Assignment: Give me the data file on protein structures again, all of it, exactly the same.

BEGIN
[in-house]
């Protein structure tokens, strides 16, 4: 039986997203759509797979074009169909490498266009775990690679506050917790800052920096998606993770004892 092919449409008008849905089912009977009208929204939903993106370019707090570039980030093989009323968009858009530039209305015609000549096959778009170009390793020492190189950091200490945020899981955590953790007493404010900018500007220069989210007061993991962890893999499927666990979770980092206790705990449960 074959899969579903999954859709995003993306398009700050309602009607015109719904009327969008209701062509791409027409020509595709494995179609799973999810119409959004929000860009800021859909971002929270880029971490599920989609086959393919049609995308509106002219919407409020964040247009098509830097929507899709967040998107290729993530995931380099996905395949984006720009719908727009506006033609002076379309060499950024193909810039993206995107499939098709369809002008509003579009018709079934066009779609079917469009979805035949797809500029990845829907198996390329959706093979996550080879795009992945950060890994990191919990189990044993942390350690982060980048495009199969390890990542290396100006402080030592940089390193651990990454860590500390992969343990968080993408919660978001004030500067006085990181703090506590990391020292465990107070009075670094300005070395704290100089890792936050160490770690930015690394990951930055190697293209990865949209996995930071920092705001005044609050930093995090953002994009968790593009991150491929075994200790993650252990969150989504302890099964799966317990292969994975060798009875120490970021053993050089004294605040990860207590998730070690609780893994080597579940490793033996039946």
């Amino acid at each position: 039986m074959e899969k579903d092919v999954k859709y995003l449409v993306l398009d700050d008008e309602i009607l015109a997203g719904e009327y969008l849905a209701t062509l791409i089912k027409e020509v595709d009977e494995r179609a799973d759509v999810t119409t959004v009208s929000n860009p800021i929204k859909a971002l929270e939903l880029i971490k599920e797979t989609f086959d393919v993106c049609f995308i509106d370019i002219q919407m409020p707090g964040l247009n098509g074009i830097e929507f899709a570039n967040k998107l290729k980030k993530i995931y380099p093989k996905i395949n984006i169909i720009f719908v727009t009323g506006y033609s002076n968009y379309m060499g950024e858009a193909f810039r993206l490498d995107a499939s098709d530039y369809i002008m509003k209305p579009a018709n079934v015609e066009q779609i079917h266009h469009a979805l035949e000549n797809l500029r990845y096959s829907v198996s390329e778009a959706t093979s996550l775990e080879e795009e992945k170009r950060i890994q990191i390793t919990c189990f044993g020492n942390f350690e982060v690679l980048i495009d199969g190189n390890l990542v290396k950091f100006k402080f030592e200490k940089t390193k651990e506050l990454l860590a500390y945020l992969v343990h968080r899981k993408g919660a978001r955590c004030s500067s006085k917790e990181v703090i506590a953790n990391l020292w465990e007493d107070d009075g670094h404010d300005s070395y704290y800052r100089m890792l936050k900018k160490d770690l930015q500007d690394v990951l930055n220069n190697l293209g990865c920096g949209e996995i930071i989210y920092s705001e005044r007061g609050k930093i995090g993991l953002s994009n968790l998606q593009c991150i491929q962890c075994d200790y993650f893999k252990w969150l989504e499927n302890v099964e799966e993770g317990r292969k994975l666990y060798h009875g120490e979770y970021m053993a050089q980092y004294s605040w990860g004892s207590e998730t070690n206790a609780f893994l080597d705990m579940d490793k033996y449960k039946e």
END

[in-house]
């Protein structure tokens, strides 16, 4: 039986997203759509797979074009169909490498266009775990690679506050917790800052920096998606993770004892 092919449409008008849905089912009977009208929204939903993106370019707090570039980030093989009323968009858009530039209305015609000549096959778009170009390793020492190189950091200490945020899981955590953790007493404010900018500007220069989210007061993991962890893999499927666990979770980092206790705990449960 074959899969579903999954859709995003993306398009700050309602009607015109719904009327969008209701062509791409027409020509595709494995179609799973999810119409959004929000860009800021859909971002929270880029971490599920989609086959393919049609995308509106002219919407409020964040247009098509830097929507899709967040998107290729993530995931380099996905395949984006720009719908727009506006033609002076379309060499950024193909810039993206995107499939098709369809002008509003579009018709079934066009779609079917469009979805035949797809500029990845829907198996390329959706093979996550080879795009992945950060890994990191919990189990044993942390350690982060980048495009199969390890990542290396100006402080030592940089390193651990990454860590500390992969343990968080993408919660978001004030500067006085990181703090506590990391020292465990107070009075670094300005070395704290100089890792936050160490770690930015690394990951930055190697293209990865949209996995930071920092705001005044609050930093995090953002994009968790593009991150491929075994200790993650252990969150989504302890099964799966317990292969994975060798009875120490970021053993050089004294605040990860207590998730070690609780893994080597579940490793033996039946």
């Amino acid at each position: 039986m074959e899969k579903d092919v999954k859709y995003l449409v993306l398009d700050d008008e309602i009607l015109a997203g719904e009327y969008l849905a209701t062509l791409i089912k027409e020509v595709d009977e494995r179609a799973d759509v999810t119409t959004v009208s929000n860009p800021i929204k859909a971002l929270e939903l880029i971490k599920e797979t989609f086959d393919v993106c049609f995308i509106d370019i002219q919407m409020p707090g964040l247009n098509g074009i830097e929507f899709a570039n967040k998107l290729k980030k993530i995931y380099p093989k996905i395949n984006i169909i720009f719908v727009t009323g506006y033609s002076n968009y379309m060499g950024e858009a193909f810039r993206l490498d995107a499939s098709d530039y369809i002008m509003k209305p579009a018709n079934v015609e066009q779609i079917h266009h469009a979805l035949e000549n797809l500029r990845y096959s829907v198996s390329e778009a959706t093979s996550l775990e080879e795009e992945k170009r950060i890994q990191i390793t919990c189990f044993g020492n942390f350690e982060v690679l980048i495009d199969g190189n390890l990542v290396k950091f100006k402080f030592e200490k940089t390193k651990e506050l990454l860590a500390y945020l992969v343990h968080r899981k993408g919660a978001r955590c004030s500067s006085k917790e990181v703090i506590a953790n990391l020292w465990e007493d107070d009075g670094h404010d300005s070395y704290y800052r100089m890792l936050k900018k160490d770690l930015q500007d690394v990951l930055n220069n190697l293209g990865c920096g949209e996995i930071i989210y920092s705001e005044r007061g609050k930093i995090g993991l953002s994009n968790l998606q593009c991150i491929q962890c075994d200790y993650f893999k252990w969150l989504e499927n302890v099964e799966e993770g317990r292969k994975l666990y060798h009875g120490e979770y970021m053993a050089q980092y004294s605040w990860g004892s207590e998730t070690n206790a609780f893994l080597d705990m579940d490793k033996y449960k039946e």